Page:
The Great West Door
Is the chief entryway on province occasions into the Cathedral and provides the cardinal dramatic frontispiece of St Paul ‘s. The North Aisle
Located to the left of the Great West door entryway. Areas of involvement include a instance incorporating the axial rotation of honor of 33,000 members of the Merchant Navy who lost their lives functioning in the Second World War and the memorial to the Duke of Wellington by Alfred Stevens who worked on it for 20 old ages and was still uncomplete on his decease in 1875. Wellington is buried in the Crypt. The North Transept
Is where the fount is located that day of the months from 1727. It is made from Italian marble. The Dome
The country under the Dome is decorated in a compass design. When the Dome was being built Wren was hauled up in a basket two or three times a hebdomad to see how work was come oning. His boy fixed the last rock in place. The Dome is among the largest in the universe. It ‘s chief construction is of Portland rock from Dorset. The Murmuring Gallery
Is located above the arches in the dome. It is called the Whispering Gallery because a susurration against the clean round wall can be heard on the opposite side, some 42 meters off. St Paul ‘s dramatic fresco pictures are best seen from this gallery. The South Transept
Contains testimonials to national figures including the adventurer Captain Robert Falcon Scott ( 1868-1912 ) who died on the return journey from the South Pole. There is besides an luxuriant commemoration to Admiral Horatio Viscount Nelson ( 1758-1805 ) . The main glorification in the South Transept is the door instance, originally portion of the Choir Screen and organ gallery. In one corner of the South Transept stands the first statue to be erected in St Paul ‘s to the altruist and candidate for prison reform, John Howard ( 1726-90 ) . The Quire
Forms the top of the Cathedral ‘s cross form and is the most richly decorated portion of the inside. This is where Wren ‘s workingmans started edifice. Minor Canons ‘ Aisle.
Wren called the original organ a ‘box of whistlings ‘ . The organ has been divided and enlarged and improved to go the 3rd largest organ in the state. Although alterations have been made the quality of the sound and the beauty of the ornament are one of the glorifications of the cathedral. Such celebrated composers as Handel and Mendelssohn both enjoyed playing at. The powerful huntsman’s horns, situated on the West Gallery, are besides played from the organ console. The High Altar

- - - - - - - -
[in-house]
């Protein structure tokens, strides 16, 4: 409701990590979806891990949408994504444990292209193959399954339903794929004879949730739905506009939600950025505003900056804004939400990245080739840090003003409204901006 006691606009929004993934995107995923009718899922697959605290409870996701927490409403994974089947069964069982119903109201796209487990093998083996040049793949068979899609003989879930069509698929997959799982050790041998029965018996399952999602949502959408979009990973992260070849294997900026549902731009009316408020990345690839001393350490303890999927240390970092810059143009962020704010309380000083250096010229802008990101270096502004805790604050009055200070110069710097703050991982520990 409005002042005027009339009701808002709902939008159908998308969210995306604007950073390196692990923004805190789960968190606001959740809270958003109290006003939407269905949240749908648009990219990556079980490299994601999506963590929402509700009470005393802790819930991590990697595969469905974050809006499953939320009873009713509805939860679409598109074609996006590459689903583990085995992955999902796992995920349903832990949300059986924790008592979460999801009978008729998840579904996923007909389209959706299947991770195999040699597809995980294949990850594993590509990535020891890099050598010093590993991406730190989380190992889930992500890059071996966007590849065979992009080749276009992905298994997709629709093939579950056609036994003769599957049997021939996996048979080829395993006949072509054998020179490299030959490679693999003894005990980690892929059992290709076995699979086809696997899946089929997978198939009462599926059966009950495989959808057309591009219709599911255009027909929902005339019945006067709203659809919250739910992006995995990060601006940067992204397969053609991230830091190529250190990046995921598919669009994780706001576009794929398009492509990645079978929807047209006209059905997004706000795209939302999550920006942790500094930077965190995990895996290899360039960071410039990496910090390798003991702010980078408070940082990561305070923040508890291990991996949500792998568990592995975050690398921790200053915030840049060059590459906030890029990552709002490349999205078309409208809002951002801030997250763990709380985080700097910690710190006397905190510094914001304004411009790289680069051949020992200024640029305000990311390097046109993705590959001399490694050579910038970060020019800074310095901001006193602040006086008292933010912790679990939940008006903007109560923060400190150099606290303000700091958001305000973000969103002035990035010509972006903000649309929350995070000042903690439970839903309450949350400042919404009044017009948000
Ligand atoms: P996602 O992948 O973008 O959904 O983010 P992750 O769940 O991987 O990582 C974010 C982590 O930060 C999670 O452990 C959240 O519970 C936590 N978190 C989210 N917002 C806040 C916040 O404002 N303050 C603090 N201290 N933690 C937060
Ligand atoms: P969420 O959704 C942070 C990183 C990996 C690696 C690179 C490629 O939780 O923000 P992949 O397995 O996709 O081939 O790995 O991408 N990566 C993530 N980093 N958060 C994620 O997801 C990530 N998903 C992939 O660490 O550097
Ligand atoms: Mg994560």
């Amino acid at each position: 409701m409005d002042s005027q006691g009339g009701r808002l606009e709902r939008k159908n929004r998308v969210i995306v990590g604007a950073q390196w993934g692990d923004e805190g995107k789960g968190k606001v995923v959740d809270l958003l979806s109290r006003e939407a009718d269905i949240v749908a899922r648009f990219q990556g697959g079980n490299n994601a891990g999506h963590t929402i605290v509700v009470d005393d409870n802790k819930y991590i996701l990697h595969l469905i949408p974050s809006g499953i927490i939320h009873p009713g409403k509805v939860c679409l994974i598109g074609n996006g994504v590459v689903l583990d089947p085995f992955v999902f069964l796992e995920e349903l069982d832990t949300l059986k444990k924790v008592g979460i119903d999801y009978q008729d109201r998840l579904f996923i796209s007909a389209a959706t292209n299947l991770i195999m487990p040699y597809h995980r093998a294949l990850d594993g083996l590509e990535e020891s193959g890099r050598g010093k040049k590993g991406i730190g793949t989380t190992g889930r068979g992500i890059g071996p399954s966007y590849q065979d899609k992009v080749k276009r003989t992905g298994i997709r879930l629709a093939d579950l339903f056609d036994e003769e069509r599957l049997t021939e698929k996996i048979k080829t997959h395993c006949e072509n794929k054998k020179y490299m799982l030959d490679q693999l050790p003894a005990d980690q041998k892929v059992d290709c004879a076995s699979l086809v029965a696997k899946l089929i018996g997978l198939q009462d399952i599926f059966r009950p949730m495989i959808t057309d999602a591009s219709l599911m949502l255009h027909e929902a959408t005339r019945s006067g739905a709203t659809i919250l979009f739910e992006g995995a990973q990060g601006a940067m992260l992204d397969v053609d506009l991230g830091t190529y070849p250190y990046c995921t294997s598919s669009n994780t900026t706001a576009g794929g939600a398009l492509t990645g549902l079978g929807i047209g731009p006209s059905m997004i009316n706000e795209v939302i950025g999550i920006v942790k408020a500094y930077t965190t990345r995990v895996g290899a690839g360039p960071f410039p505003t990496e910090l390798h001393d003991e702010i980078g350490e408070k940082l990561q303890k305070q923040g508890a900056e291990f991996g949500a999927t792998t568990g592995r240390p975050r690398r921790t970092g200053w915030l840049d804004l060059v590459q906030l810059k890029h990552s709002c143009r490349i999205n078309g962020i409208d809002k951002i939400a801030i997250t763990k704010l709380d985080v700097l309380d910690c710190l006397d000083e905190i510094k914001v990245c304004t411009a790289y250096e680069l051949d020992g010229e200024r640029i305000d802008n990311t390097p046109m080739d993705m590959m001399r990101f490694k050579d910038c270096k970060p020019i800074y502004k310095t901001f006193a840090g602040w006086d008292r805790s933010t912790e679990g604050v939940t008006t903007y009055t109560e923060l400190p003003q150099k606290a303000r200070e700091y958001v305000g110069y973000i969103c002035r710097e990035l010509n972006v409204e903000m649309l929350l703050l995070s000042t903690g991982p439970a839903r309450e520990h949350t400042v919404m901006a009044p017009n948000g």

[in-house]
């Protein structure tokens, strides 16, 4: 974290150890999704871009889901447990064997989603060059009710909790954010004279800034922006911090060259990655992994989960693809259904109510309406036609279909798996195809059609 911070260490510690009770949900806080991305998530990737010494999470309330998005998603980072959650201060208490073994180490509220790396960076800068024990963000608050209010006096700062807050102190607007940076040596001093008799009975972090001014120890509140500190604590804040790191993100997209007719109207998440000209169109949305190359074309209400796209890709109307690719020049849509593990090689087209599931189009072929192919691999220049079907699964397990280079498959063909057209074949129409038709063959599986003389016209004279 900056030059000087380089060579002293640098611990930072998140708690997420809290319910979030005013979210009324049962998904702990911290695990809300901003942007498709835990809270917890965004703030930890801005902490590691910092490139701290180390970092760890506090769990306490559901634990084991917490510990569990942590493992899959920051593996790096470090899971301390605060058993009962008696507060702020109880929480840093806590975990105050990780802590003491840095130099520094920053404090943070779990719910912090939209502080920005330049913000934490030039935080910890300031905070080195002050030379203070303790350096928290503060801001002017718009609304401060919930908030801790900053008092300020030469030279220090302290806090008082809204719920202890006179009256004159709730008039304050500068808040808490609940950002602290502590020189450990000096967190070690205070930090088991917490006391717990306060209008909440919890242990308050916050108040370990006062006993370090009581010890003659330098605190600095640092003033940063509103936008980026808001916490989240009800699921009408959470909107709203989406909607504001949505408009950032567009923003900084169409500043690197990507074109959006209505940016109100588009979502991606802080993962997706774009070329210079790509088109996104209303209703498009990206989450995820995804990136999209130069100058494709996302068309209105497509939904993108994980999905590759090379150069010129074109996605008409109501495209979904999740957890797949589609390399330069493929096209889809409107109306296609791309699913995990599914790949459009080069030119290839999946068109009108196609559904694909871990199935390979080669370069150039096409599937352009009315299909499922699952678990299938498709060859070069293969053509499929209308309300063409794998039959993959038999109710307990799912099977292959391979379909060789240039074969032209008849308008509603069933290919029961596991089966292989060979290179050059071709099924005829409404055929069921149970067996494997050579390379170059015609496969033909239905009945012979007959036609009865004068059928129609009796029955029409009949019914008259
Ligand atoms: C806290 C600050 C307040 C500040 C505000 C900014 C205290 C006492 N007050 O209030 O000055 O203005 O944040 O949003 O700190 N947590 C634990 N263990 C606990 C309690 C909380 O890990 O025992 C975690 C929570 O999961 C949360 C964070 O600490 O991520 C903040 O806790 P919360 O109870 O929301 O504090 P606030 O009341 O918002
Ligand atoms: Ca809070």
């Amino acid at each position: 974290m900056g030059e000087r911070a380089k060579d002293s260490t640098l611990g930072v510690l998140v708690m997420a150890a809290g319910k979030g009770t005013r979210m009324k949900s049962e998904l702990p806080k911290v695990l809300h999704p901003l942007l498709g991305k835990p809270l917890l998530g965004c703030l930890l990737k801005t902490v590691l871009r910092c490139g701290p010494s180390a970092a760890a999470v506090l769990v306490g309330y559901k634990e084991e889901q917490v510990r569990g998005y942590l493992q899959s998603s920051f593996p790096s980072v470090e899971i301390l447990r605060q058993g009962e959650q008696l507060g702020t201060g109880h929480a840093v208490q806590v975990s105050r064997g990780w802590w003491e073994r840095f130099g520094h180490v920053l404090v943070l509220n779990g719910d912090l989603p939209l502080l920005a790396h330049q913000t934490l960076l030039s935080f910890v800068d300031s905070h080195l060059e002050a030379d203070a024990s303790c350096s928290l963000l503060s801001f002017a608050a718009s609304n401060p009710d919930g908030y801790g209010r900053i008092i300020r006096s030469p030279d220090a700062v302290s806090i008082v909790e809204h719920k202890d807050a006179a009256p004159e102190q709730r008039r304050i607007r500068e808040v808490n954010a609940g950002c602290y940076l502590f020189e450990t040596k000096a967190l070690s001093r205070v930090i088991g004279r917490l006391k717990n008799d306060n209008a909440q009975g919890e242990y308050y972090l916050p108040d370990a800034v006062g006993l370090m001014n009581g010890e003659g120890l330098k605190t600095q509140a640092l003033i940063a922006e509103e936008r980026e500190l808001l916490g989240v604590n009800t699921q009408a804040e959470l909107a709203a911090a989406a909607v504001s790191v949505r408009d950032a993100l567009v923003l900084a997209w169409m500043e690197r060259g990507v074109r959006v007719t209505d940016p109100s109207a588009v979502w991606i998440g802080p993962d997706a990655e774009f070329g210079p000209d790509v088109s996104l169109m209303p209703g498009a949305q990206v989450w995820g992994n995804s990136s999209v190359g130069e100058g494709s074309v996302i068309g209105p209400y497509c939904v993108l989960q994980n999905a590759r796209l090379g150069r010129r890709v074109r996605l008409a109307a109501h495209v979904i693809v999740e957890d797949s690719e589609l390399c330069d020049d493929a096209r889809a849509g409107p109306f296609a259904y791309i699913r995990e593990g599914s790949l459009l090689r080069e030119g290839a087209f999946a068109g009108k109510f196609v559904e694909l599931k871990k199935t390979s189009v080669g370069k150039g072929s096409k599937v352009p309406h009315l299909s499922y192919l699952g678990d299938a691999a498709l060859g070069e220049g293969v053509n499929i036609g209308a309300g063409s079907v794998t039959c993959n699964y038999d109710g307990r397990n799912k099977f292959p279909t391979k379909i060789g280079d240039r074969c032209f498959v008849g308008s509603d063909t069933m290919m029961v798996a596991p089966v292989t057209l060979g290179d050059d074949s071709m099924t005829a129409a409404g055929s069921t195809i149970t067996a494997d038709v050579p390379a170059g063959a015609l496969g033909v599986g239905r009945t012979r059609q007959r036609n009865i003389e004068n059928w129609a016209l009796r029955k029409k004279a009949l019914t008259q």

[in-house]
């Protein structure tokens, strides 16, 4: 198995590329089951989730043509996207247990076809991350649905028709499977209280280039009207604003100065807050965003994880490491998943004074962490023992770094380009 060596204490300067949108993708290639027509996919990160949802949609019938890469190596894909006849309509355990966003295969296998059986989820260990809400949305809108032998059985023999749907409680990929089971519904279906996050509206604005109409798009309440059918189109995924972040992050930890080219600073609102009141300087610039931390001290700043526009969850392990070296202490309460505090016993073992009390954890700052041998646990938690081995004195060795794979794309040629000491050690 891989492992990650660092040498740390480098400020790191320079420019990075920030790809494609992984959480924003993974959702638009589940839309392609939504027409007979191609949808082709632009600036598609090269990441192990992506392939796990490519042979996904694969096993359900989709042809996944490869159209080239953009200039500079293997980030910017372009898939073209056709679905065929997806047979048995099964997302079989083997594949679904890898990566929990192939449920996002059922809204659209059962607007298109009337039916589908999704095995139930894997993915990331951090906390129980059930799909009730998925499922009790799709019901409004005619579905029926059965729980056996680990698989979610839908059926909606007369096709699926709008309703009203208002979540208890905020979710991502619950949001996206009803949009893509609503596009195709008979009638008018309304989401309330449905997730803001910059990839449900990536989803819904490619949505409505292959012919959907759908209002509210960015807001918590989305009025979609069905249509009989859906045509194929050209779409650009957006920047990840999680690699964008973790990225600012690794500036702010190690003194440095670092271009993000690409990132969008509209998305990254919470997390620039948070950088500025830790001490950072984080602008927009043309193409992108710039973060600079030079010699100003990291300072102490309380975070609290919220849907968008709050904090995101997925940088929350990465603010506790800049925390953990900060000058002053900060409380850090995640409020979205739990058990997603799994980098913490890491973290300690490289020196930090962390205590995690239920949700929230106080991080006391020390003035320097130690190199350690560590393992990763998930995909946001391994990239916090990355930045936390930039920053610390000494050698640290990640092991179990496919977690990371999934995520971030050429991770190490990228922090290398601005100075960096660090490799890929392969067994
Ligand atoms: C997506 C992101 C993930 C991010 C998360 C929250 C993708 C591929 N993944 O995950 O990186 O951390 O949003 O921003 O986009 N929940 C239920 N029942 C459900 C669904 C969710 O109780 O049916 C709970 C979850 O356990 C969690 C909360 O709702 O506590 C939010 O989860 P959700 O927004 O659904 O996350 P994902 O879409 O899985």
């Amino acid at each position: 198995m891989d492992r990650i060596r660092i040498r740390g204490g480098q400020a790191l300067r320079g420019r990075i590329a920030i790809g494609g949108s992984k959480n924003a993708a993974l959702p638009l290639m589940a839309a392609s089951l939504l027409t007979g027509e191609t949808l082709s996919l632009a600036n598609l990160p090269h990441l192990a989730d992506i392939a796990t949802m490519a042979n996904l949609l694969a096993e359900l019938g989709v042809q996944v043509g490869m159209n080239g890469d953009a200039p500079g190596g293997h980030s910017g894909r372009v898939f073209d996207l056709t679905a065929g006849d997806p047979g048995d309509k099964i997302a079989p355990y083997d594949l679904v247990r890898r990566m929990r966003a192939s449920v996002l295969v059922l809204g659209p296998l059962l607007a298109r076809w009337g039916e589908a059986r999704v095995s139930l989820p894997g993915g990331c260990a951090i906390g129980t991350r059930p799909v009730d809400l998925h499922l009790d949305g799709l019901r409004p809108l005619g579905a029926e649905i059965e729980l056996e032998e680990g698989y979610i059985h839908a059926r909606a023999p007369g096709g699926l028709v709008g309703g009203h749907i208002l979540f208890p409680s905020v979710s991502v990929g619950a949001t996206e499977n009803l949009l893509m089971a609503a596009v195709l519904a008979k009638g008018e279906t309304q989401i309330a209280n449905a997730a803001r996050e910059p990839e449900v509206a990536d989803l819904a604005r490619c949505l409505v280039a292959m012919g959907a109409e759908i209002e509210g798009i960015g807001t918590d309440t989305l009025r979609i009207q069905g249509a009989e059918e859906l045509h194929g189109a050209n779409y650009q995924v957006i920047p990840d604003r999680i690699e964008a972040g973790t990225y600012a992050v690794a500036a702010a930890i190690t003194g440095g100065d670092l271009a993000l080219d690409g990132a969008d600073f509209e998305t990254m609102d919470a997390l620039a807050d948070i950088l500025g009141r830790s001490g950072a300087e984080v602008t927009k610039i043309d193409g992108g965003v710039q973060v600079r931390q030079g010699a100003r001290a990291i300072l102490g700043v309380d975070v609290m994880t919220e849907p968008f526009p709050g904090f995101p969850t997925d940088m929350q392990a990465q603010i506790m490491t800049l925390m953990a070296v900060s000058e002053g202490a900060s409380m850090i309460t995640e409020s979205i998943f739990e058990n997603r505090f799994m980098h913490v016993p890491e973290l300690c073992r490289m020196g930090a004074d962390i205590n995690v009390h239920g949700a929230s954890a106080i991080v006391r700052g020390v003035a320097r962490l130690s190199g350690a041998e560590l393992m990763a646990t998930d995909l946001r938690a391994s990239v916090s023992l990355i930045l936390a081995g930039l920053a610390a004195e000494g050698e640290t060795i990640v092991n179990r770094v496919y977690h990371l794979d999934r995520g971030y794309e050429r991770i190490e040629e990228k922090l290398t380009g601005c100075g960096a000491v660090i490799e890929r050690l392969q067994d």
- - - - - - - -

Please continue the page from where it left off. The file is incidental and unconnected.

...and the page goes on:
The design echoes the pencil study of a baldacchino Wren envisaged as the focal point of his expansive edifice. The communion table is made of a slab of Italian marble, weighing about four dozenss whilst the cross stands about 3 meters high and the candle holders on either side, made of aureate and lacquered bronze coins, stand 1.6 meters high. The American Memorial Chapel
Is located behind the High Altar and was created as a British testimonial to the 28,000 Americans Ba
sed in Britain who lost their lives in the Second World War. The Chapel was dedicated in 1958 in the presence of Her Majesty the Queen and Richard Nixon, Vice-President of the United States. Dean ‘s Aisle
The image of John Donne was the lone figure to last the Great Fire of 1666 integral. As the old Cathedral burned, the statue fell into the Crypt. Scorch Markss can still be seen around its base. The Dean ‘s Aisle besides contains fragments from the Holy Land including a carven piece of marble from Herod ‘s Temple. The South Aisle
The Light of the World by Holman Hunt is the most famed and celebrated picture in the Cathedral. It shows Christ strike harding at a low door which, significantly, can merely be opened from within. The creative person is buried in the Crypt.
Is the largest and most impressive in Europe. Although entombments no longer take topographic point here, some 200 commemorations can be seen. Much in the Crypt speaks of gallantry and courage, but overpoweringly the calamity of war is illustrated by the memorials contained within. O.B.E. Chapel
The Chapel of the Order of the British Empire honours those who have given distinguished service to their state at place or abroad. Besides known as St Faith ‘s Chapel. Christopher Wren ‘s Grave
One of the simplest in the Cathedral. Wren himself wanted no memorial. Nelson ‘s Grave
Nelson died at the conflict of Trafalgar in 1805. His organic structure was preserved in a keg of naval brandy and placed within four caskets before entombment in the crypt. Wellington ‘s Grave
Wellington ‘s grave is made of Cornish porphyritic granite supported with a block of Peterhead granite. The Treasury
Many of the Cathedral ‘s hoarded wealths are kept here. Over the centuries much has been seized by the province or stolen in a major robbery in 1810. There are over 200 points of liturgical home base Lent by churches in the London Diocese every bit good as the Jubilee Cope worn during the Queen ‘s Jubilee jubilations in 1977.
St Paul ‘s Cathedral store is situated in the crypt. It has a broad scope of ware including spiritual and theological books, kids ‘s books, Cadmiums and tapes of the choir, salutations cards, post cards and gifts such as letter paper, China and glass, T-shirts and perspiration shirts, all inspired by Sir Christopher Wren ‘s great architectural chef-d’oeuvre.
The store can be accessed ( free of charge ) through the North West Crypt Door, on the left manus side of the Cathedral as you face it. Opening times are Monday to Saturday 9.00 to 17.00 and Sunday 10.30 to 17.00.
‘The Crypt Cafe ‘ is unfastened every twenty-four hours functioning hot and cold drinks, a choice of delightful sandwiches, pastries, bars and scones. The Cafe is licensed and serves forenoon java, light tiffins and afternoon teas in the alone environment of the Cathedral Crypt. Group engagements and parties welcomed – please telephone the Catering Manager on 0171 246 8358